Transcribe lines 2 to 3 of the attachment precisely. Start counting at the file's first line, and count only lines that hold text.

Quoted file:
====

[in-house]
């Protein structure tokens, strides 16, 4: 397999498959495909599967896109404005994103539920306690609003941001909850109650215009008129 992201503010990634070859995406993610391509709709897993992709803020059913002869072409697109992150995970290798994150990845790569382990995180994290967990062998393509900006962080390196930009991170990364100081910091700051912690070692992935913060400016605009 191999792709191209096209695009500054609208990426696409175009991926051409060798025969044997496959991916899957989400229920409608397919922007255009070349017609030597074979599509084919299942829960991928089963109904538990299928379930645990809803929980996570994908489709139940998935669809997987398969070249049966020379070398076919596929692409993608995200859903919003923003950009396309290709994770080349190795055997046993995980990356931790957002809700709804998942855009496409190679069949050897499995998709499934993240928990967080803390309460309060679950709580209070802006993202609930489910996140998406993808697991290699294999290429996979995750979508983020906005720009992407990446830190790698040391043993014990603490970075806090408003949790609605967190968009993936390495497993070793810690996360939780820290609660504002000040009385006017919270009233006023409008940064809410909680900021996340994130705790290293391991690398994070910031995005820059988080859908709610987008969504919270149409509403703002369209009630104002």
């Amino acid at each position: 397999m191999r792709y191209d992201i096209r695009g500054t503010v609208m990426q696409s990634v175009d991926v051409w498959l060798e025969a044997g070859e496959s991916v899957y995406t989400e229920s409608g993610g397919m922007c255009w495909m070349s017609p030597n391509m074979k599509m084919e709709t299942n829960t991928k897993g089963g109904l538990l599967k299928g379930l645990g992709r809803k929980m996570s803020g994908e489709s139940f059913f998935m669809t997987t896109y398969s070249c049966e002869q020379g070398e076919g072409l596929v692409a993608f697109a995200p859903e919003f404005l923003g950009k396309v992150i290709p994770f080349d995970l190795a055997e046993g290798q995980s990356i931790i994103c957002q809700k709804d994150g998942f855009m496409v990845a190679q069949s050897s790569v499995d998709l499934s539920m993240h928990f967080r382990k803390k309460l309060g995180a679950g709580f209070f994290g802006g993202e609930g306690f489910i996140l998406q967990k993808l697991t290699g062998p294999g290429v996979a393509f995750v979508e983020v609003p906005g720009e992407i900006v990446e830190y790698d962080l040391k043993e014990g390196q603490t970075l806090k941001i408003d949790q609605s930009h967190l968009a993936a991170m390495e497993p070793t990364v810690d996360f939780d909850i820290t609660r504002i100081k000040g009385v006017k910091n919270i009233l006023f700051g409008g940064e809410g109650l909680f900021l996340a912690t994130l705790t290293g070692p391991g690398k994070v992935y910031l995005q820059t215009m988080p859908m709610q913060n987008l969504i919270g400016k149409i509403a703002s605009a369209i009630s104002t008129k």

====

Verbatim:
């Protein structure tokens, strides 16, 4: 397999498959495909599967896109404005994103539920306690609003941001909850109650215009008129 992201503010990634070859995406993610391509709709897993992709803020059913002869072409697109992150995970290798994150990845790569382990995180994290967990062998393509900006962080390196930009991170990364100081910091700051912690070692992935913060400016605009 191999792709191209096209695009500054609208990426696409175009991926051409060798025969044997496959991916899957989400229920409608397919922007255009070349017609030597074979599509084919299942829960991928089963109904538990299928379930645990809803929980996570994908489709139940998935669809997987398969070249049966020379070398076919596929692409993608995200859903919003923003950009396309290709994770080349190795055997046993995980990356931790957002809700709804998942855009496409190679069949050897499995998709499934993240928990967080803390309460309060679950709580209070802006993202609930489910996140998406993808697991290699294999290429996979995750979508983020906005720009992407990446830190790698040391043993014990603490970075806090408003949790609605967190968009993936390495497993070793810690996360939780820290609660504002000040009385006017919270009233006023409008940064809410909680900021996340994130705790290293391991690398994070910031995005820059988080859908709610987008969504919270149409509403703002369209009630104002």
């Amino acid at each position: 397999m191999r792709y191209d992201i096209r695009g500054t503010v609208m990426q696409s990634v175009d991926v051409w498959l060798e025969a044997g070859e496959s991916v899957y995406t989400e229920s409608g993610g397919m922007c255009w495909m070349s017609p030597n391509m074979k599509m084919e709709t299942n829960t991928k897993g089963g109904l538990l599967k299928g379930l645990g992709r809803k929980m996570s803020g994908e489709s139940f059913f998935m669809t997987t896109y398969s070249c049966e002869q020379g070398e076919g072409l596929v692409a993608f697109a995200p859903e919003f404005l923003g950009k396309v992150i290709p994770f080349d995970l190795a055997e046993g290798q995980s990356i931790i994103c957002q809700k709804d994150g998942f855009m496409v990845a190679q069949s050897s790569v499995d998709l499934s539920m993240h928990f967080r382990k803390k309460l309060g995180a679950g709580f209070f994290g802006g993202e609930g306690f489910i996140l998406q967990k993808l697991t290699g062998p294999g290429v996979a393509f995750v979508e983020v609003p906005g720009e992407i900006v990446e830190y790698d962080l040391k043993e014990g390196q603490t970075l806090k941001i408003d949790q609605s930009h967190l968009a993936a991170m390495e497993p070793t990364v810690d996360f939780d909850i820290t609660r504002i100081k000040g009385v006017k910091n919270i009233l006023f700051g409008g940064e809410g109650l909680f900021l996340a912690t994130l705790t290293g070692p391991g690398k994070v992935y910031l995005q820059t215009m988080p859908m709610q913060n987008l969504i919270g400016k149409i509403a703002s605009a369209i009630s104002t008129k």